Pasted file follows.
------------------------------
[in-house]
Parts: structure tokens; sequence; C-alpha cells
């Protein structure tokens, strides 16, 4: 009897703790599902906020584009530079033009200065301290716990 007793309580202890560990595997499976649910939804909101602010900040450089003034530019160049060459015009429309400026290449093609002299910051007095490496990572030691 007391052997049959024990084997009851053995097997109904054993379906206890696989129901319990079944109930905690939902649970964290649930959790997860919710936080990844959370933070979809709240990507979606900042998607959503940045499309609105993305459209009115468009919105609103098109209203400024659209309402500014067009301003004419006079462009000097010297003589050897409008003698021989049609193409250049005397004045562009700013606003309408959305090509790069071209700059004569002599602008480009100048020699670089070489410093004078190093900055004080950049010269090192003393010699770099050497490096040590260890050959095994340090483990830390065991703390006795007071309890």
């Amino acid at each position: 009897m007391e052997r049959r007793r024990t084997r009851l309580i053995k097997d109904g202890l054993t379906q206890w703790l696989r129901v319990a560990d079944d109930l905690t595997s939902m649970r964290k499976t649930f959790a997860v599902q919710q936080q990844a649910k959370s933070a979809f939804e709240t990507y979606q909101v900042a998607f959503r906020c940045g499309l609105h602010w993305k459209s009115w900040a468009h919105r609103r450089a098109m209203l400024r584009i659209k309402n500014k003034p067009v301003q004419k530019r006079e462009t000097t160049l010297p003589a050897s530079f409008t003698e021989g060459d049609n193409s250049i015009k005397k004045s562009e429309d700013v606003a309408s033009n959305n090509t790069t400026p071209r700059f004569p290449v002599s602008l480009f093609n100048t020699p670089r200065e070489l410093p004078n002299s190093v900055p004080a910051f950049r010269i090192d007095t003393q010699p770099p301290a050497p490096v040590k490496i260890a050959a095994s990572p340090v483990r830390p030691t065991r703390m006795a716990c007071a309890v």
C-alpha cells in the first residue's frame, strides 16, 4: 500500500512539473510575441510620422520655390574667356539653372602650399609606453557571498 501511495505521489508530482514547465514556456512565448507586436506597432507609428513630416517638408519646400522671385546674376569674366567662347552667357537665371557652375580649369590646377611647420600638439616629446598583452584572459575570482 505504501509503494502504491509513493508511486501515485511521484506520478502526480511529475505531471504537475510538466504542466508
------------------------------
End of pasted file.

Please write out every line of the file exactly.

[in-house]
Parts: structure tokens; sequence; C-alpha cells
């Protein structure tokens, strides 16, 4: 009897703790599902906020584009530079033009200065301290716990 007793309580202890560990595997499976649910939804909101602010900040450089003034530019160049060459015009429309400026290449093609002299910051007095490496990572030691 007391052997049959024990084997009851053995097997109904054993379906206890696989129901319990079944109930905690939902649970964290649930959790997860919710936080990844959370933070979809709240990507979606900042998607959503940045499309609105993305459209009115468009919105609103098109209203400024659209309402500014067009301003004419006079462009000097010297003589050897409008003698021989049609193409250049005397004045562009700013606003309408959305090509790069071209700059004569002599602008480009100048020699670089070489410093004078190093900055004080950049010269090192003393010699770099050497490096040590260890050959095994340090483990830390065991703390006795007071309890």
């Amino acid at each position: 009897m007391e052997r049959r007793r024990t084997r009851l309580i053995k097997d109904g202890l054993t379906q206890w703790l696989r129901v319990a560990d079944d109930l905690t595997s939902m649970r964290k499976t649930f959790a997860v599902q919710q936080q990844a649910k959370s933070a979809f939804e709240t990507y979606q909101v900042a998607f959503r906020c940045g499309l609105h602010w993305k459209s009115w900040a468009h919105r609103r450089a098109m209203l400024r584009i659209k309402n500014k003034p067009v301003q004419k530019r006079e462009t000097t160049l010297p003589a050897s530079f409008t003698e021989g060459d049609n193409s250049i015009k005397k004045s562009e429309d700013v606003a309408s033009n959305n090509t790069t400026p071209r700059f004569p290449v002599s602008l480009f093609n100048t020699p670089r200065e070489l410093p004078n002299s190093v900055p004080a910051f950049r010269i090192d007095t003393q010699p770099p301290a050497p490096v040590k490496i260890a050959a095994s990572p340090v483990r830390p030691t065991r703390m006795a716990c007071a309890v």
C-alpha cells in the first residue's frame, strides 16, 4: 500500500512539473510575441510620422520655390574667356539653372602650399609606453557571498 501511495505521489508530482514547465514556456512565448507586436506597432507609428513630416517638408519646400522671385546674376569674366567662347552667357537665371557652375580649369590646377611647420600638439616629446598583452584572459575570482 505504501509503494502504491509513493508511486501515485511521484506520478502526480511529475505531471504537475510538466504542466508